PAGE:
L. alba produces an essential oil (Maynard et al., 2011; Viana et al., 1998) whose composition is variable, suggesting the existence of different chemotypes due to the growth of the plant in different environments they can alter the composition of secondary metabolites and, consequently, in the therapeutic action (Blanco et al., 2013). A study identified in the essential oil of L. alba 19 compounds, being geranial (48.58%) and neral (35.42%) the major constituents (Maynard et al., 2011).  

According Fabio et al. (2007), essential oils are used to treat respiratory diseases such as pharyngitis, sinusitis and bronchitis. Also, in some respiratory ailments, bronchospasm may occur (Weiler et al., 2007) and L. alba has been studied for this purpose and found to be effective (Blanco et al., 2013; Vale et al., 1999). Various biological studies are shown in Table 5, suggesting that L. alba medicinal plant is effective for respiratory diseases that may support its popular use. In Brazil, L. alba is certified as an anxiolytic, mild sedative, antispasmodic and antidyspeptic (ANVISA, 2018).

The second species most utilized by respondents was C. dydimus. This species belongs to the Brassicaceae family and is native to South America, particularly the South and Southeast of Brazil, where it is known locally as mentruz or mastruço (Lorenzi and Matos, 2008). According to Rehman et al. (2014), the plant is used to treat asthma, malaria, cancer, emphysema and bronchitis. Another study reported that the leaves, as a decoction or infusion, are used in low doses for colds, bronchitis or pneumonia, and to lower blood pressure (Menendez-Baceta et al., 2014). In the present study, we documented similar popular therapeutic indications for this plant (Table 1) with some related to inflammation. Busnardo et al. (2010) concluded that the anti-inflammatory activity of C. didymus occurs through the inhibition of pro-inflammatory enzymes (myeloperoxidase, adenosine deaminase) and of nitrite/ nitrate concentrations.

C. dydimus is reported to contain various compounds, including benzyl cyanide (Inam- ul-haque, 1989), 1,8-dihydroxy anthraquinone (De Ruiz et al., 1994), and flavones, e.g. chrysoeriol, chrysoeriol-(6ʺ-OAc)-4ʹ-β-D-glucoside (Prabhakar et al., 2002), generally phenolics (gallic acid) and flavonoids (quercetin) (Busnardo et al., 2010).  Other  species  from the Brassicaceae family, such as Barbarea vulgaris and Cardamine diphylla, have been reported to contain glucosinolates (Van Leur et al., 2008; Montaut and Bleeker, 2013), which may be important components in the treatment of respiratory system disorders (Guarrera and Savo, 2013). However, for C. dydimus, more studies should be performed to confirm the popular medicinal uses reported in this study.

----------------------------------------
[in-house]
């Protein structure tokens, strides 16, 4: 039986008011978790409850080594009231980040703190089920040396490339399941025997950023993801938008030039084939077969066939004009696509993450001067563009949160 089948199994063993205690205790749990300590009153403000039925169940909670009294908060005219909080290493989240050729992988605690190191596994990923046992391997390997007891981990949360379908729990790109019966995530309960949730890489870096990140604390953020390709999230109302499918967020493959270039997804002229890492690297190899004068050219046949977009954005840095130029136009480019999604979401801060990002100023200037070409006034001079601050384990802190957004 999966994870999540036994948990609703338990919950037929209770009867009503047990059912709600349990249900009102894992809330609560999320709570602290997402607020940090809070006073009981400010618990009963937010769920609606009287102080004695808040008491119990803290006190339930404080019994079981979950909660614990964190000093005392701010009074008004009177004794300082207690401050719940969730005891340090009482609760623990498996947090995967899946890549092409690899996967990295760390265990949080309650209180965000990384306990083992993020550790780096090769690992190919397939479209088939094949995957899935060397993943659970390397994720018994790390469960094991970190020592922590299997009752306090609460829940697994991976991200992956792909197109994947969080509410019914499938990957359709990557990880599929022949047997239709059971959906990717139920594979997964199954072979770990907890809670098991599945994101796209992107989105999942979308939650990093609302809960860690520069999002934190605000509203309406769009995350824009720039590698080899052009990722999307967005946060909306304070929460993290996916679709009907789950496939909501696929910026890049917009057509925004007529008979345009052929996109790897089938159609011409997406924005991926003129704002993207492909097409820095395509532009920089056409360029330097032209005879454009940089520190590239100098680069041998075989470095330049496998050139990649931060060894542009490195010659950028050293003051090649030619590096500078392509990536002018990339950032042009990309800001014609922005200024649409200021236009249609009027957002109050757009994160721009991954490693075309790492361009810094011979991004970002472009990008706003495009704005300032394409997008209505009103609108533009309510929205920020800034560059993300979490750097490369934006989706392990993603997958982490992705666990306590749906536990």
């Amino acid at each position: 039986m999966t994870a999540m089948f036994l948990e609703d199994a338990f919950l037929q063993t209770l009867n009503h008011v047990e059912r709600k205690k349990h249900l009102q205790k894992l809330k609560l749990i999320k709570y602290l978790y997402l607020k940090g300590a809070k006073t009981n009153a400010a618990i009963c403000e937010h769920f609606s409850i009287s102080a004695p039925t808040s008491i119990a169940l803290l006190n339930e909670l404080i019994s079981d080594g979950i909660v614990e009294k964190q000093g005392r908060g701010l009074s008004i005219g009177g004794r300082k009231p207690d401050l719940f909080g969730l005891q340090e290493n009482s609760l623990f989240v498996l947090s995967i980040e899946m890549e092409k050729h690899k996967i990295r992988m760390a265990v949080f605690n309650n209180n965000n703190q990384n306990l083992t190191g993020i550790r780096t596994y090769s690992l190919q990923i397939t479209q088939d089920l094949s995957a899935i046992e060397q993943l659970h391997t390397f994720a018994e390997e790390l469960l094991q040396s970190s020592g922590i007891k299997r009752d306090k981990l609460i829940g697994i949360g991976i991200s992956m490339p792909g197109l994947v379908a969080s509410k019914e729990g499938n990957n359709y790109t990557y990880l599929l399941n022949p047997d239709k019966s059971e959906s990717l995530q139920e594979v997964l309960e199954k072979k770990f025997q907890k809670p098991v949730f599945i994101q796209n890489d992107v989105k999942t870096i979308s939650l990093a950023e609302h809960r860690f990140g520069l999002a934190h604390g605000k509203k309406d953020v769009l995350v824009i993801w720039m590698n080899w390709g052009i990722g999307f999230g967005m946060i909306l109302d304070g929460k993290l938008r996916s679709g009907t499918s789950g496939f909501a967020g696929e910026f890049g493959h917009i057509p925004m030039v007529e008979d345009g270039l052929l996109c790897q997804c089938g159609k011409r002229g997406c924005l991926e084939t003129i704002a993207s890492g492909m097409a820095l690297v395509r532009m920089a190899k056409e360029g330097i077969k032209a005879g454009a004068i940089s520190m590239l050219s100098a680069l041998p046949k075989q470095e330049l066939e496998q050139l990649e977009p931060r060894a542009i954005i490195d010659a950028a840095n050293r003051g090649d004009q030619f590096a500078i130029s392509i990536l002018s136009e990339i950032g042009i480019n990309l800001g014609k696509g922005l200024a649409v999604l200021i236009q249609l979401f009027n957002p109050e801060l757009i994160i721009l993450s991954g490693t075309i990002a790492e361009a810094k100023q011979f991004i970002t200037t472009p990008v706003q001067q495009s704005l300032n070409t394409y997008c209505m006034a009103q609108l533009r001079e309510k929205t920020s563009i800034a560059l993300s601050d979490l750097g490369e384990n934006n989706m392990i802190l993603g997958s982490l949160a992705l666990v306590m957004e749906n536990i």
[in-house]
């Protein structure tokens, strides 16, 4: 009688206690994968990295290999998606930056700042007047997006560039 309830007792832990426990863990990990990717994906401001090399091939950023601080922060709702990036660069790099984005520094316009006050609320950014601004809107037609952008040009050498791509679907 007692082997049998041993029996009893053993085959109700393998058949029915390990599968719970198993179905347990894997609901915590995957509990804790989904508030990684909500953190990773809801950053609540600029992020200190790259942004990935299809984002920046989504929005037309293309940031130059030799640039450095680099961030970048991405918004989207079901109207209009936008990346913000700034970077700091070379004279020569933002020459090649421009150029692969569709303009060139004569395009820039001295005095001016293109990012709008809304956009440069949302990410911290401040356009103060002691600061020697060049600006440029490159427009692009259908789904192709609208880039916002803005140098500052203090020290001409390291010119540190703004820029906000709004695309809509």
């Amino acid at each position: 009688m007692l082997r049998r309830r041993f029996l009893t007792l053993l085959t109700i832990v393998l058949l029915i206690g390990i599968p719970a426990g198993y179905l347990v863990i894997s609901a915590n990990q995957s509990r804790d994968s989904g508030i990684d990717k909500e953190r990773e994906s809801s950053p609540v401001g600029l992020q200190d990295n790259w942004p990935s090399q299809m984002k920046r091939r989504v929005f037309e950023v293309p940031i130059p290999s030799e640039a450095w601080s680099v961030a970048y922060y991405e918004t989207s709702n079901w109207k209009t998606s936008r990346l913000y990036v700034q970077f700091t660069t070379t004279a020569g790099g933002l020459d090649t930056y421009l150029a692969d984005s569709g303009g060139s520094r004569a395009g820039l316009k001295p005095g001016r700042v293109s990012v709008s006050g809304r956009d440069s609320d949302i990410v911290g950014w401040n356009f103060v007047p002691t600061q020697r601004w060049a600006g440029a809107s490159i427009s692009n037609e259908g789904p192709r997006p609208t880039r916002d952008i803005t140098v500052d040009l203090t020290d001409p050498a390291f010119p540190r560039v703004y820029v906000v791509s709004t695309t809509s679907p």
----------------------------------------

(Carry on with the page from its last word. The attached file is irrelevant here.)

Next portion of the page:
The other native plant of interest in this study was A. raddianum, popularly known in the region as avenca. This species belongs to the Pteridaceae family, and is widely distributed in Brazil, in the states of Minas Gerais, Rio de Janeiro, São Paulo, Paraná, Santa Catarina and Rio Grande do Sul (Silva et al., 2007). It is also found in other countries, from Mexico to Uruguay (Winter et al., 2011). We could not obtain any biological studies on A. raddianum, nor is it included in the monographs on herbal traditional use of the European Community (Community herbal monographs with traditional use) to justify the uses shown in Table 1, mainly to treat cough. However, this species is also mentioned in Peruvian traditional medicine for respiratory diseases, such as cold (De la Cruz et al., 2014). It is documented also to treat vomiting, stomach pain, as a female contraceptive and for gynecological problems (De la Cruz et al., 2014).

In the present study, only a minority of the users of A. raddianumm, C. dydimus and L. alba reported their use pursuant to recommendation from a healthcare professional. This may be due to the fact that a majority of respondents have acquired knowledge of these species through their families since childhood. The use of L. alba should be supervised by healthcare professionals as it has been included in the Herbal Formulary of the Brazilian Pharmacopoeia (ANVISA, 2018). According to this formulary, L. alba should be used with caution in people with hypertension. Doses higher than those recommended may cause gastric irritation, bradycardia and hypotension (ANVISA, 2018). The recommendation of the treatment of diseases with medicinal plants from a healthcare professional may be beneficial to the population due to ease of use, treatment efficiency, low cost and having minimal side effects (Yabesh et al., 2014).


 CONCLUSION

It was found that the participants of this study utilized and recognized L. alba, C. didymus and A. raddianum as medicinal plants for the treatment of respiratory diseases. Regarding usage precautions, few participants reported known contraindications and adverse reactions.

Of the plants in the present study, L. alba had the most scientific works in the literature regarding biological activity related to respiratory disease. More studies should be considered on the biochemical or pharma-cological activity of C. didymus and A. raddianum, and these medicinal plants should not be used before their certification in Brazil’s regulations for medicinal plants.

This study contributes to the documentation of the medicinal and popular uses of L. alba, C. didymus and A. raddianum in Southern Brazil, in ways that respect and support the conservation of medicinal plants and the environment in general.


 CONFLICT OF INTERESTS

The authors have not declared any conflict of interests.